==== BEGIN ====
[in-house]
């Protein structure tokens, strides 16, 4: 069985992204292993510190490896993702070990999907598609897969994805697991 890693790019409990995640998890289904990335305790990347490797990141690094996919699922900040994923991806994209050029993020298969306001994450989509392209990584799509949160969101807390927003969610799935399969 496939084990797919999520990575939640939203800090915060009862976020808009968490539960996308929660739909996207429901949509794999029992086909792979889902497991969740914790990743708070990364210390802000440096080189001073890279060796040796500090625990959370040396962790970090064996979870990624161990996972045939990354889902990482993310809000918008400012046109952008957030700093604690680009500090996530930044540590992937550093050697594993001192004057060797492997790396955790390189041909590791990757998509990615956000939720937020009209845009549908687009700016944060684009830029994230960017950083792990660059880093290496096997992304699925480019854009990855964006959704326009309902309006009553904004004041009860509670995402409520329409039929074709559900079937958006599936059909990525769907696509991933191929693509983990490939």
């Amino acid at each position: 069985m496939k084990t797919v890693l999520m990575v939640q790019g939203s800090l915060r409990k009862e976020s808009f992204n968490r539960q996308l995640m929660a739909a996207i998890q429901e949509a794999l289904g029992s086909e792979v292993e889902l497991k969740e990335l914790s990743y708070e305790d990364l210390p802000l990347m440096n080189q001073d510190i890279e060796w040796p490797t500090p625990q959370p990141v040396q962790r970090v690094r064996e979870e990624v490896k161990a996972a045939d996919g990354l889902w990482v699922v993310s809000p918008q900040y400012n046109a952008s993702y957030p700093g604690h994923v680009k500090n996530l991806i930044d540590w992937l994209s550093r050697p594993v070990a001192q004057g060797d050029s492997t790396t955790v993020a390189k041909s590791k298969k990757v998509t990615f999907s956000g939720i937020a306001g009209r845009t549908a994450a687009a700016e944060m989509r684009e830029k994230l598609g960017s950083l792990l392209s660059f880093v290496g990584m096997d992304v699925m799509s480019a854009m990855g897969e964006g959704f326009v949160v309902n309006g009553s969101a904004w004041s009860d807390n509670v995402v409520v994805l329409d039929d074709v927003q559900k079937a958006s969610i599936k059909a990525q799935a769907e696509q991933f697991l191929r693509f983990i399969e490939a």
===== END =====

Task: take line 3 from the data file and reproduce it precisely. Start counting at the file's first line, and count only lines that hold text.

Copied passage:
């Amino acid at each position: 069985m496939k084990t797919v890693l999520m990575v939640q790019g939203s800090l915060r409990k009862e976020s808009f992204n968490r539960q996308l995640m929660a739909a996207i998890q429901e949509a794999l289904g029992s086909e792979v292993e889902l497991k969740e990335l914790s990743y708070e305790d990364l210390p802000l990347m440096n080189q001073d510190i890279e060796w040796p490797t500090p625990q959370p990141v040396q962790r970090v690094r064996e979870e990624v490896k161990a996972a045939d996919g990354l889902w990482v699922v993310s809000p918008q900040y400012n046109a952008s993702y957030p700093g604690h994923v680009k500090n996530l991806i930044d540590w992937l994209s550093r050697p594993v070990a001192q004057g060797d050029s492997t790396t955790v993020a390189k041909s590791k298969k990757v998509t990615f999907s956000g939720i937020a306001g009209r845009t549908a994450a687009a700016e944060m989509r684009e830029k994230l598609g960017s950083l792990l392209s660059f880093v290496g990584m096997d992304v699925m799509s480019a854009m990855g897969e964006g959704f326009v949160v309902n309006g009553s969101a904004w004041s009860d807390n509670v995402v409520v994805l329409d039929d074709v927003q559900k079937a958006s969610i599936k059909a990525q799935a769907e696509q991933f697991l191929r693509f983990i399969e490939a």